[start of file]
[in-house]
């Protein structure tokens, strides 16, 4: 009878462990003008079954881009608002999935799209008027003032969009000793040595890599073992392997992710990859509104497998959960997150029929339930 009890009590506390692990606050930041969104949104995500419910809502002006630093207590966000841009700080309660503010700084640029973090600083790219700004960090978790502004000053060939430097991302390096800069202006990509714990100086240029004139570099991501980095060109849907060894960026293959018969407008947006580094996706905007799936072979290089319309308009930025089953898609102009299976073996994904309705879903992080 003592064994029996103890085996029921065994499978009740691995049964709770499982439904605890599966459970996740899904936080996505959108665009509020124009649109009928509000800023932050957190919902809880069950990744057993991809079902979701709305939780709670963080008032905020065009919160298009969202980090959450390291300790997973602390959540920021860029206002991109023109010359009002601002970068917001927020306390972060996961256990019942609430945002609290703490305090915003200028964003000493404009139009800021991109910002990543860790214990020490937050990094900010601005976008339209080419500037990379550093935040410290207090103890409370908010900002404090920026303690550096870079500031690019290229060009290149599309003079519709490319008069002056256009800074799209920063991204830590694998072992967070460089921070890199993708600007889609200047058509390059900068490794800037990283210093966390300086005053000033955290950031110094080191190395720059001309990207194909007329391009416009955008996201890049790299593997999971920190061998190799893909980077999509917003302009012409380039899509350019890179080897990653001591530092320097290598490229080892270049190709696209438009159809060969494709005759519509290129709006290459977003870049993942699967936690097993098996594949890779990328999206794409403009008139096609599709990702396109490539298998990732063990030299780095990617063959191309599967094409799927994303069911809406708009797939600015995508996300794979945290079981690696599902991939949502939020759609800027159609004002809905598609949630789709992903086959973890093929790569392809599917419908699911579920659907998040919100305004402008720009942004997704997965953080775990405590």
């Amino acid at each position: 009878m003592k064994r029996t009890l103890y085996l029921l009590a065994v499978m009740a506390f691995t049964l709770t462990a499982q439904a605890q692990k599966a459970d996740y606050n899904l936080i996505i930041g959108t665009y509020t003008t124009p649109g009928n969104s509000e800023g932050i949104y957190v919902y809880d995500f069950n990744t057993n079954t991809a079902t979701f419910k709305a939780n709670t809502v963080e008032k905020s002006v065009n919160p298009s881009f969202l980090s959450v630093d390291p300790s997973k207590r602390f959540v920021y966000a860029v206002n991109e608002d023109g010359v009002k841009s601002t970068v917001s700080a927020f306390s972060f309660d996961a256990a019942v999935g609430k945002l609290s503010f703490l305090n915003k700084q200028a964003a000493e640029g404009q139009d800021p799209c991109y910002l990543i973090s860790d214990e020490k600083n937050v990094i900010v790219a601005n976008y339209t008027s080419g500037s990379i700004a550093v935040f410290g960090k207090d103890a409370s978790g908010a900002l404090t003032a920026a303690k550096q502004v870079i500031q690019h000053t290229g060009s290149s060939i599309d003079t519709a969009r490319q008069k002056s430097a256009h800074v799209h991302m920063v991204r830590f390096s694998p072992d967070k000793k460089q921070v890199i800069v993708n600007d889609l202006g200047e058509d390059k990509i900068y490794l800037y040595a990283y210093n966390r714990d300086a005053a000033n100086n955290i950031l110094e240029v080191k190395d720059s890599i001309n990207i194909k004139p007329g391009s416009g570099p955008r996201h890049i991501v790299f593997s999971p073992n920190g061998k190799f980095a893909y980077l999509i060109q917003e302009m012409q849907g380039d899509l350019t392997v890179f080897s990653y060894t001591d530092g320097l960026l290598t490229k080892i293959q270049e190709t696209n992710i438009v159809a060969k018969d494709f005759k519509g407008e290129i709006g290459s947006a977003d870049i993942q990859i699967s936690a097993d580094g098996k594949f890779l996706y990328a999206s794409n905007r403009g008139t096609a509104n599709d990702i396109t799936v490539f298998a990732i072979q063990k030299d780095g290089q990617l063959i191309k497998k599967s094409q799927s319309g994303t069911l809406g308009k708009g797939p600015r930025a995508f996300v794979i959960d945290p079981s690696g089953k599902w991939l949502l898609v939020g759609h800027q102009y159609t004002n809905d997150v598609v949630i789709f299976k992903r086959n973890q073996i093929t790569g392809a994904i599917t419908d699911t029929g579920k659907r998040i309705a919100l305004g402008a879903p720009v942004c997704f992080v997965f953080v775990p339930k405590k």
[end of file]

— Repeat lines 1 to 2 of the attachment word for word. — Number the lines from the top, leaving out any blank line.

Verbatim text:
[in-house]
């Protein structure tokens, strides 16, 4: 009878462990003008079954881009608002999935799209008027003032969009000793040595890599073992392997992710990859509104497998959960997150029929339930 009890009590506390692990606050930041969104949104995500419910809502002006630093207590966000841009700080309660503010700084640029973090600083790219700004960090978790502004000053060939430097991302390096800069202006990509714990100086240029004139570099991501980095060109849907060894960026293959018969407008947006580094996706905007799936072979290089319309308009930025089953898609102009299976073996994904309705879903992080 003592064994029996103890085996029921065994499978009740691995049964709770499982439904605890599966459970996740899904936080996505959108665009509020124009649109009928509000800023932050957190919902809880069950990744057993991809079902979701709305939780709670963080008032905020065009919160298009969202980090959450390291300790997973602390959540920021860029206002991109023109010359009002601002970068917001927020306390972060996961256990019942609430945002609290703490305090915003200028964003000493404009139009800021991109910002990543860790214990020490937050990094900010601005976008339209080419500037990379550093935040410290207090103890409370908010900002404090920026303690550096870079500031690019290229060009290149599309003079519709490319008069002056256009800074799209920063991204830590694998072992967070460089921070890199993708600007889609200047058509390059900068490794800037990283210093966390300086005053000033955290950031110094080191190395720059001309990207194909007329391009416009955008996201890049790299593997999971920190061998190799893909980077999509917003302009012409380039899509350019890179080897990653001591530092320097290598490229080892270049190709696209438009159809060969494709005759519509290129709006290459977003870049993942699967936690097993098996594949890779990328999206794409403009008139096609599709990702396109490539298998990732063990030299780095990617063959191309599967094409799927994303069911809406708009797939600015995508996300794979945290079981690696599902991939949502939020759609800027159609004002809905598609949630789709992903086959973890093929790569392809599917419908699911579920659907998040919100305004402008720009942004997704997965953080775990405590």